TWO UPCOMING PRODUCTIONS FROM AWARD-WINNING ACTOR SET TO BE RELEASED THIS FALL
HORROR IS COMING THIS FALL AND STARS CANADIAN ACTOR MATTHEW SAUVÉ
Award-winning actor Matthew Sauvé, originally from Toronto, Canada, is starring in two exciting projects; both are horror, but one is a web-series and the other is a short film. Forgotten Corpses: The Confinement is a mini-series about a news broadcast advising people to stay inside until further notice. Anna (played by Aleksandra Maslennikova), who is caught outside far from home, seeks shelter in the home of Grant (played by Matthew), for the time being. Anxious to get home to her ill mother, we soon discover more about what’s happening outside as well as who Grant and Anna truly are. Watch an exclusive clip of the film at the end of this article.
The second is a scary short film called Endgame about a father's cautionary tale about internet safety turning into something sinister when the lines between truth and fiction are blurred. This story is based on a Reddit NoSleep contest winner and has been featured in numerous videos on YouTube with millions of views, including on YouTuber CreepMcPasta’s Scary Tales.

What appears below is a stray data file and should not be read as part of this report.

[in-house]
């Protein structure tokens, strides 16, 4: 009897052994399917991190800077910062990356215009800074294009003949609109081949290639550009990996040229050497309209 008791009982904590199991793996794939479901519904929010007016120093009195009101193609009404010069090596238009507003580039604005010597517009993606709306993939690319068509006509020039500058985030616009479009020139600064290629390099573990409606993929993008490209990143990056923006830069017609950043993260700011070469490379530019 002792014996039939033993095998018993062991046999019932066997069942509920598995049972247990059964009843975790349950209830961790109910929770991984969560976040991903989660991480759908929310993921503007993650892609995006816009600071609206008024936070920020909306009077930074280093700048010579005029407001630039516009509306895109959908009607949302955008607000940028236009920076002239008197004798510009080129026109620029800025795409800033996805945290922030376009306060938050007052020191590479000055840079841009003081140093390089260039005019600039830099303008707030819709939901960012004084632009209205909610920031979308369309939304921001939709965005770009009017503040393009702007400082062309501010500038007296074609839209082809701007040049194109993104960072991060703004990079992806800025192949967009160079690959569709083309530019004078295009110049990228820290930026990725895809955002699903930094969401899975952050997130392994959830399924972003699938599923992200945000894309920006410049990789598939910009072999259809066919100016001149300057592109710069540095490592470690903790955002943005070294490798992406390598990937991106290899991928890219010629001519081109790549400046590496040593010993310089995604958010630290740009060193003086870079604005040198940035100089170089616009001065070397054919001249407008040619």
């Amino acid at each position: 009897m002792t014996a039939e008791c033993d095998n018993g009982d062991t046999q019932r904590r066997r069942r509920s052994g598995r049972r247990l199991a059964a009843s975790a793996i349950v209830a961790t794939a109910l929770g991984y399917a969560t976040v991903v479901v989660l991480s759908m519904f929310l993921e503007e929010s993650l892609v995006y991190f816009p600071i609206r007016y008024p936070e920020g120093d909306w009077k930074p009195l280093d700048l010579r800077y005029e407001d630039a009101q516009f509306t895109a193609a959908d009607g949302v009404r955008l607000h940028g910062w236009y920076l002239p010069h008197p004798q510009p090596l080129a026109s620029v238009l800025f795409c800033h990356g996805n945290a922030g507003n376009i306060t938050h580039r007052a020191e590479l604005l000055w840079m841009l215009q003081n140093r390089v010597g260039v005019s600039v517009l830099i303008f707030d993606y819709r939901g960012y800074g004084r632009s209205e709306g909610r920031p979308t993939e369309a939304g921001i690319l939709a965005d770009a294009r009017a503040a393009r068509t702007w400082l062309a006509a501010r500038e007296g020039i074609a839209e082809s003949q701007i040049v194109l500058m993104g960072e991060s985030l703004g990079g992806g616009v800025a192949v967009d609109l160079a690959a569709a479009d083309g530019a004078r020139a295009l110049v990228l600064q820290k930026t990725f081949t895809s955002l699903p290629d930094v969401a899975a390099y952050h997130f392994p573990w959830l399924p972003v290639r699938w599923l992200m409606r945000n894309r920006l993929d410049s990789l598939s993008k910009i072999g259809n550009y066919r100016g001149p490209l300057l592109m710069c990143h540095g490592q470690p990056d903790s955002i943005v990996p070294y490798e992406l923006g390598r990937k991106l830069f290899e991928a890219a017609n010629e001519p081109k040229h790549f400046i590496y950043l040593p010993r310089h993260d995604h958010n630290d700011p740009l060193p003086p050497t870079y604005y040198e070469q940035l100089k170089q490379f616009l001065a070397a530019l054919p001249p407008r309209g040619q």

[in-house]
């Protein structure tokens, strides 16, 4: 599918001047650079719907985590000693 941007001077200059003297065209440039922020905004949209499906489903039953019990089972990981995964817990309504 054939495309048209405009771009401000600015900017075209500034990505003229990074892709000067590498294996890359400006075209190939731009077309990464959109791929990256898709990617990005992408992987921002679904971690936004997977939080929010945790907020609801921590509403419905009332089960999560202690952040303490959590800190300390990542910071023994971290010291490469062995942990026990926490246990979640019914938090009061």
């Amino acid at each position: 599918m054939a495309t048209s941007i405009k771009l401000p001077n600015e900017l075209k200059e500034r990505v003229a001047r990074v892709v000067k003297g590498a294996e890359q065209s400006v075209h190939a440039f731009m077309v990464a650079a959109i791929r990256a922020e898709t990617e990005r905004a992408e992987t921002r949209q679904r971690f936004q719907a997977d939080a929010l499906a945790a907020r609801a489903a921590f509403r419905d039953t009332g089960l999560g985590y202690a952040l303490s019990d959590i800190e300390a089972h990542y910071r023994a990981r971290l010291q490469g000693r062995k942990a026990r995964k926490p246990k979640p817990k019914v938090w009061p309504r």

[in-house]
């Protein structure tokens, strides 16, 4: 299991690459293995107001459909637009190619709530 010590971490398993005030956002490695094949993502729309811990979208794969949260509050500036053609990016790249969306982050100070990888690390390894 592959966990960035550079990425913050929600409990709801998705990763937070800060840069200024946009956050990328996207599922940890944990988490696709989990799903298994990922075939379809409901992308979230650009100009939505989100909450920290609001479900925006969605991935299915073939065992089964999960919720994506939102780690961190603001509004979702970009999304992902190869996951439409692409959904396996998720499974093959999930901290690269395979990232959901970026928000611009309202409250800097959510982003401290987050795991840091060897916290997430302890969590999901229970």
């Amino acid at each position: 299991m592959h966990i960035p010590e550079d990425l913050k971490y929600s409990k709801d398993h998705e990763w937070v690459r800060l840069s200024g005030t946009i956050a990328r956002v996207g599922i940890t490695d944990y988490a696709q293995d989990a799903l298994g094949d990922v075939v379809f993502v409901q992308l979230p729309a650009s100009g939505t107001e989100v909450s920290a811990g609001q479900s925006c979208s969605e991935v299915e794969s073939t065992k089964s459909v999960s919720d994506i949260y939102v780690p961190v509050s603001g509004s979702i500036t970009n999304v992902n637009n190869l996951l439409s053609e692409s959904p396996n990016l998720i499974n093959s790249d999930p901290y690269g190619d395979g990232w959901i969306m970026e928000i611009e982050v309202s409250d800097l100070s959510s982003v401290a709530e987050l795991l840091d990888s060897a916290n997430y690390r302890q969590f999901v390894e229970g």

He has appeared in over forty film and television productions and is best known for his lead role in the film One Night Stand, which he also executive produced.
You can see this talented actor in Simple Plan's Singing in the Rain music video, which climbed the U.S. charts on Ryan Seacrest's weekly Top 40 and the U.S. Billboard Hot 100.
Matthew is also known for his stand-up comedy performances, having opened for all five of Tim Meadow's SNL and Mean Girls 2012 Canadian shows. Dedicated to his craft and the development of young actors, he regularly teaches kids during acting workshops in Toronto.
- Mary Swanson
NIE: Thank you for taking your time and having this interview with us. Congratulations on your two upcoming projects, Forgotten Corpses: The Confinement and Endgame. What can you tell us about these projects?